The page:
Blakeley isn’t alone. At the same time, headlines that Britain’s richest man, Sir Jim Ratcliffe, is able to move to Monaco in order to legally save £4 billion in tax supply the arguments of the left with increased momentum.

What wealth thinks

To find out how is wealth reacting to all this, I talk to Matthew Fleming, a sixth-generation member of the Fleming banking dynasty and head of family and governance at Stonehage Fleming, which advises on more than £45 billion of assets on behalf of families and charities.

‘A lot of the challenges to wealth aren’t new,’ Fleming tells me, recalling the ‘astronomical’ rates of taxation when he was a boy in the Seventies. What’s different this time, though, is the challenges are more ‘upfront’. Increased transparency, instant news and a ‘fascination in the media’ with the wealthy have played out in the discussions taking place today – the rich haven’t felt pressure like this in a while. ‘We’ve grown up in an incredibly benign environment for the last generation and a half,’ he says. Not any more.

In a report for clients, the firm warns frankly of ‘society’s creeping antipathy towards the rich’, and it’s not gone unnoticed. In a survey of HNWs last year, Stonehage Fleming found that 57 per cent of respondents were at least mindful of the need to appraise their contribution to society. ‘There is a more tangible feeling of guilt and a more tangible lack of comfort in the privilege and wealth that they’re going to inherit,’ Fleming notes of the next-generation wealth he advises.

For Fleming, the solution isn’t necessarily to be found in all the talk of rising taxes and redistributive policies – it’s more fundamental than that. It’s about what he terms the ‘purpose of wealth’.

‘The purpose of wealth is something that really hasn’t been debated at a political level and there is no agreement,’ he says. ‘If governments can’t figure out what the purpose of wealth is, it might actually be a mistake for families to wait until a government changes its opinion.’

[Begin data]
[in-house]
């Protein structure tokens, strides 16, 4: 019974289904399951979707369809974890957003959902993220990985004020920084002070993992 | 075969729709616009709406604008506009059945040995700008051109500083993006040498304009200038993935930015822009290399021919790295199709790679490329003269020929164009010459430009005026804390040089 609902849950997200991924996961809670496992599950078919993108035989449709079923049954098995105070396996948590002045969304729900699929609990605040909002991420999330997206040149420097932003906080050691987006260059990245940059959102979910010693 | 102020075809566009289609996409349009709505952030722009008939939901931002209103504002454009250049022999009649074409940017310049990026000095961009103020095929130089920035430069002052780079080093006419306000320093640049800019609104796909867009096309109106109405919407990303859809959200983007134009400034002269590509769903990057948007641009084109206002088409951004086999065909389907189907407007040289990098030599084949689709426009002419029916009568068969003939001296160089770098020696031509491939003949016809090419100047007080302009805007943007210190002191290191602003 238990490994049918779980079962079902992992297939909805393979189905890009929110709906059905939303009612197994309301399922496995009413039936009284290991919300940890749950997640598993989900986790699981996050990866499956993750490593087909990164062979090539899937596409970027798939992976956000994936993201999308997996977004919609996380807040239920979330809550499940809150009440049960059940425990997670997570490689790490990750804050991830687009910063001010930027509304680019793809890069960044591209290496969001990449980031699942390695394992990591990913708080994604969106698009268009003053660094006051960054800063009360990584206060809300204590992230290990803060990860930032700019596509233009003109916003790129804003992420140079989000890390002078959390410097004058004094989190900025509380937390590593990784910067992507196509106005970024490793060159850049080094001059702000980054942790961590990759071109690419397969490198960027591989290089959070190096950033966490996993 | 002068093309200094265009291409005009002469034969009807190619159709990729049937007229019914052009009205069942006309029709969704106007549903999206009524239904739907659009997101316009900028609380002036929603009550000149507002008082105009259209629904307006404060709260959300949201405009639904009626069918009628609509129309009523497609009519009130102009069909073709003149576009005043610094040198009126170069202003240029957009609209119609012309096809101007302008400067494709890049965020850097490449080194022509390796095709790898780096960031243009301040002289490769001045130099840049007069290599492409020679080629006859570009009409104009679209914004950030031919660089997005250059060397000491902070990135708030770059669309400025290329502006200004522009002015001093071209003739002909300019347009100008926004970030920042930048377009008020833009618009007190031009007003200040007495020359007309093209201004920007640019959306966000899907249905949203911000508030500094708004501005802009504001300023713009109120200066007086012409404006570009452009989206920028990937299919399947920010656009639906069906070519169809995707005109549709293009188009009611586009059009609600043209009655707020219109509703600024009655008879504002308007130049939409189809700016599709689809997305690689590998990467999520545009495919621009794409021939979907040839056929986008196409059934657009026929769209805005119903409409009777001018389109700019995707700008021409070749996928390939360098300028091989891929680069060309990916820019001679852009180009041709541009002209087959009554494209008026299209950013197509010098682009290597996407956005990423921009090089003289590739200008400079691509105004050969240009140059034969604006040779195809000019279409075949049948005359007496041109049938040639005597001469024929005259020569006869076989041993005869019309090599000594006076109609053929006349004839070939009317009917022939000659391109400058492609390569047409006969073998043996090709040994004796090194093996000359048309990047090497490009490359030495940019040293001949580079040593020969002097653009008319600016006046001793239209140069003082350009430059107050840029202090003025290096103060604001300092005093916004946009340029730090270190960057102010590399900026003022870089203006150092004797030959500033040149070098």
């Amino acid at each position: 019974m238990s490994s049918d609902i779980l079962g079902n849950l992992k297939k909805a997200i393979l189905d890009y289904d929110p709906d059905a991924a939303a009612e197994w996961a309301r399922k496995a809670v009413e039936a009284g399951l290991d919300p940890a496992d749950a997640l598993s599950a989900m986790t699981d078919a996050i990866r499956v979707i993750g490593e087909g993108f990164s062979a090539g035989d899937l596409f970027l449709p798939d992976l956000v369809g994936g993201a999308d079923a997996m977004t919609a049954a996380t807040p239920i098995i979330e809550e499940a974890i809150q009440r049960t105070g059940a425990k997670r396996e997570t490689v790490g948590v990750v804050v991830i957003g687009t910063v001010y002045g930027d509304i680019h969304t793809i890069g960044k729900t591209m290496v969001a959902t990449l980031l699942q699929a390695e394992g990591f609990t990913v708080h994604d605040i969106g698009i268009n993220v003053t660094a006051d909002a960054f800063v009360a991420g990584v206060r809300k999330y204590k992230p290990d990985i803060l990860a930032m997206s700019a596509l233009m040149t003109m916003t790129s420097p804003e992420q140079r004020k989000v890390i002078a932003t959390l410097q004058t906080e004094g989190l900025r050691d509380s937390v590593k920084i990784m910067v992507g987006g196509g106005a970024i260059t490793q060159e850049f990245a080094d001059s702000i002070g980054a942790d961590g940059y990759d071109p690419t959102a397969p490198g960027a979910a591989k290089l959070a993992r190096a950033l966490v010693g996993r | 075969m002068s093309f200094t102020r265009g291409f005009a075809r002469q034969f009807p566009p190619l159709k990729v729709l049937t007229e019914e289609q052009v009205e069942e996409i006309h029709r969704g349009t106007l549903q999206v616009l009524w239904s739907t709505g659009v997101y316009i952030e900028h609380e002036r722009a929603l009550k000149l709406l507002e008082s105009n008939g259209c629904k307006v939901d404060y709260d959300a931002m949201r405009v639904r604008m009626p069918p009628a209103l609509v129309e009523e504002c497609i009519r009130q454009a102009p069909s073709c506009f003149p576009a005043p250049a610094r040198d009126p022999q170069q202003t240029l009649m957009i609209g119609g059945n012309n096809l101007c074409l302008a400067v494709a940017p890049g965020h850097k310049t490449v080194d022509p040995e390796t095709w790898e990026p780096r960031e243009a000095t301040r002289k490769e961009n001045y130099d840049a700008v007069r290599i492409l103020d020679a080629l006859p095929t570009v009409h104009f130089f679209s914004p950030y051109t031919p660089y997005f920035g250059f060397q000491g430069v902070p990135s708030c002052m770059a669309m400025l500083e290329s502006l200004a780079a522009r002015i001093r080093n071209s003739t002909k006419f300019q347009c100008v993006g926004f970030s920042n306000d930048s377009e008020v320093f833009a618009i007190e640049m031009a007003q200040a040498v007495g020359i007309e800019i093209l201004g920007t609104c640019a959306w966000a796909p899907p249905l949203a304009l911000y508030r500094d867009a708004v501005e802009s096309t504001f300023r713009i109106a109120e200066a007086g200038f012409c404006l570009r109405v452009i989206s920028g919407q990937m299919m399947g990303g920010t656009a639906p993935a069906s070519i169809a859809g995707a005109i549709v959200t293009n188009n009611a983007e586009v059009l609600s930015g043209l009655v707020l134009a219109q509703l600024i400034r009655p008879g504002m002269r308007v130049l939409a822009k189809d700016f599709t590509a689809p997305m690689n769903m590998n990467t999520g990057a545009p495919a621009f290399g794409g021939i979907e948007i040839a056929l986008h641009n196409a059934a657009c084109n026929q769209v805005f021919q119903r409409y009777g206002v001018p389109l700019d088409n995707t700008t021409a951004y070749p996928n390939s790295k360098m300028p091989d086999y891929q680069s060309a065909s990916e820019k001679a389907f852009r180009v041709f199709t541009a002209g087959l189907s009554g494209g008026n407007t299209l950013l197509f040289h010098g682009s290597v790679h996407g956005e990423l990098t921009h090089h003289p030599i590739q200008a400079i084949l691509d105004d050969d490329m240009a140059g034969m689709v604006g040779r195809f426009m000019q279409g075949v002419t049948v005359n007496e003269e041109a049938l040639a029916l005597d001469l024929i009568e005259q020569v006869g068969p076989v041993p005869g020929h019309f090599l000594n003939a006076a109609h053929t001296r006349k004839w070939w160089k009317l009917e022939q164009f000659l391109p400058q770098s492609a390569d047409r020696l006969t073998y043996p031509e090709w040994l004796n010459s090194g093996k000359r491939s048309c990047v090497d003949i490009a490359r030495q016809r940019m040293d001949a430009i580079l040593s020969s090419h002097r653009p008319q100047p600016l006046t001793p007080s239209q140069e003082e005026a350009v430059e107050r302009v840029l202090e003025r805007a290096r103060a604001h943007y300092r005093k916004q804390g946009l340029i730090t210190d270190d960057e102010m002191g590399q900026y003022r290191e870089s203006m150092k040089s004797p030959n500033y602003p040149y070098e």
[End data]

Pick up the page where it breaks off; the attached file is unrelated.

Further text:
For some, that ‘purpose of wealth’ now includes countering ‘social inequality and the need for environmental sustainability’ – through the investments, ownership influence, direct-employment decisions and lifestyle habits – as well as philanthropy. It shows ways the rich are on the move. And not just in the way Ratcliffe is. Instead, as Spear’s has previously reported, capital is moving in new directions, through impact investing – where portfolios are geared towards companies whose non-financial performance indicators focus on sustainable, ethical and corporate governance issues.

They’re joined by millennial new money, entrepreneurs with a social conscience who are taking concerns into their own hands. More than half of investors under 40 back impact funds, according to Barclays, compared with just 3 per cent of those over 60.

But don’t write off the greys, I’m warned by Nataša Williams, head of private office at investment firm LGT Vestra. ‘There are a lot of people who have a more dynamic outlook on life who are not millennials,’ she insists, framing this outlook in a willingness to ‘sacrifice returns’ to achieve personal objectives. ‘A lot are vegan, increasingly a lot are restricting travel and taking up a more socially responsible way of living, using their wealth and their mind more for good causes, rather than “showy-offy” aspects.’

A force for good

Some even view the challenges to wealth positively, I’m told by Charles Seaford, from the Centre for the Understanding of Sustainable Prosperity. ‘Wealthy people can play an active role in pushing society in the right direction,’ he says. ‘In that way it is more of a responsibility – they actually have an opportunity.’

The academic sees the equation in blunt terms: ‘If you are a wealthy person, you need to ask yourself which you prefer – to have £50 million and the threat of total chaos, or £35 million and a relatively tranquil, progressive, safe, calm stable society. I think quite a lot of people will choose the latter.’

So what’s your choice? Many British UHNWs are already factoring in the worst-case scenario. A third of UK billionaires have moved to so-called tax havens. John Caudwell, who has boasted that his tax bill ‘is the biggest in Britain’, told Spear’s earlier this year that he’d be heading to Monaco if Corbyn took the keys to Number 10.

‘UHNWs are not bound by the views of one particular country or one particular groundswell of opinion,’ I’m told by Mark Stephens, a partner at Howard Kennedy. ‘They are almost untouched or untouchable by the ways in which society or governments want to change things.’

The crucial word here is ‘almost’. For all the pains of taxation, the intangible value placed on reputation – think of the woes of Sir Philip Green – is priceless. There are also emotional bonds. As one HNW told Spear’s not long ago: ‘Whatever happens with Corbyn, I’m not leaving. I’ve got dogs here.’

It is clear that the inflection point in politics today also represents an inflection point for capitalism, and the wealthy are starting to recognise this. From Bill Gates seeing the validity in a discussion on removing billionaires to Guy Hands telling Spear’s last year that ‘we actually need a bit of Corbyn’, the wealthy understand that the status quo needs to end. Inaction is no longer an option. After all, Monaco only has so many apartments.

Photo credit: Gage Skidmore @Flickr; Cover illustration by Adam Dant

Arun Kakar is a junior researcher at Spear’s

This article first appeared in issue 68 of Spear’s magazine, available on newsstands now. Click here to buy and subscribe